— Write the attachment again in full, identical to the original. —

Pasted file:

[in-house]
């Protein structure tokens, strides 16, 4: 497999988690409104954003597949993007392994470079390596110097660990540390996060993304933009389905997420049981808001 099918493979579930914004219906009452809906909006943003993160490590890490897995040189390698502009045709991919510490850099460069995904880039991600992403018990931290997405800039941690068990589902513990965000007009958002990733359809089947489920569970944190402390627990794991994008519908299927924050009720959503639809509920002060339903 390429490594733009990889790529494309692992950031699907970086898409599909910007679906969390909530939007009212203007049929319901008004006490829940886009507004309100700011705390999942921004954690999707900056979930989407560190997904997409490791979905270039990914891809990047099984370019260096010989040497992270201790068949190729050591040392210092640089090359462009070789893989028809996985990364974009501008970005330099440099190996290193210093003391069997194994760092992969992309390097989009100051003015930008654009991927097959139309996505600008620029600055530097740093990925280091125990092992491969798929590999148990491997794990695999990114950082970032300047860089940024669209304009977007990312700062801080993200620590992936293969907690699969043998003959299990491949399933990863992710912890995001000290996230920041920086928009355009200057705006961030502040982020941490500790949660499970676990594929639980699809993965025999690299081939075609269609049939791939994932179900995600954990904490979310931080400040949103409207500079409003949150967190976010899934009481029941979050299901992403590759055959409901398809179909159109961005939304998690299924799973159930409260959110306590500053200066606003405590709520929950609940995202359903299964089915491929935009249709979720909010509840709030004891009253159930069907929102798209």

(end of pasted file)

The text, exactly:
[in-house]
């Protein structure tokens, strides 16, 4: 497999988690409104954003597949993007392994470079390596110097660990540390996060993304933009389905997420049981808001 099918493979579930914004219906009452809906909006943003993160490590890490897995040189390698502009045709991919510490850099460069995904880039991600992403018990931290997405800039941690068990589902513990965000007009958002990733359809089947489920569970944190402390627990794991994008519908299927924050009720959503639809509920002060339903 390429490594733009990889790529494309692992950031699907970086898409599909910007679906969390909530939007009212203007049929319901008004006490829940886009507004309100700011705390999942921004954690999707900056979930989407560190997904997409490791979905270039990914891809990047099984370019260096010989040497992270201790068949190729050591040392210092640089090359462009070789893989028809996985990364974009501008970005330099440099190996290193210093003391069997194994760092992969992309390097989009100051003015930008654009991927097959139309996505600008620029600055530097740093990925280091125990092992491969798929590999148990491997794990695999990114950082970032300047860089940024669209304009977007990312700062801080993200620590992936293969907690699969043998003959299990491949399933990863992710912890995001000290996230920041920086928009355009200057705006961030502040982020941490500790949660499970676990594929639980699809993965025999690299081939075609269609049939791939994932179900995600954990904490979310931080400040949103409207500079409003949150967190976010899934009481029941979050299901992403590759055959409901398809179909159109961005939304998690299924799973159930409260959110306590500053200066606003405590709520929950609940995202359903299964089915491929935009249709979720909010509840709030004891009253159930069907929102798209």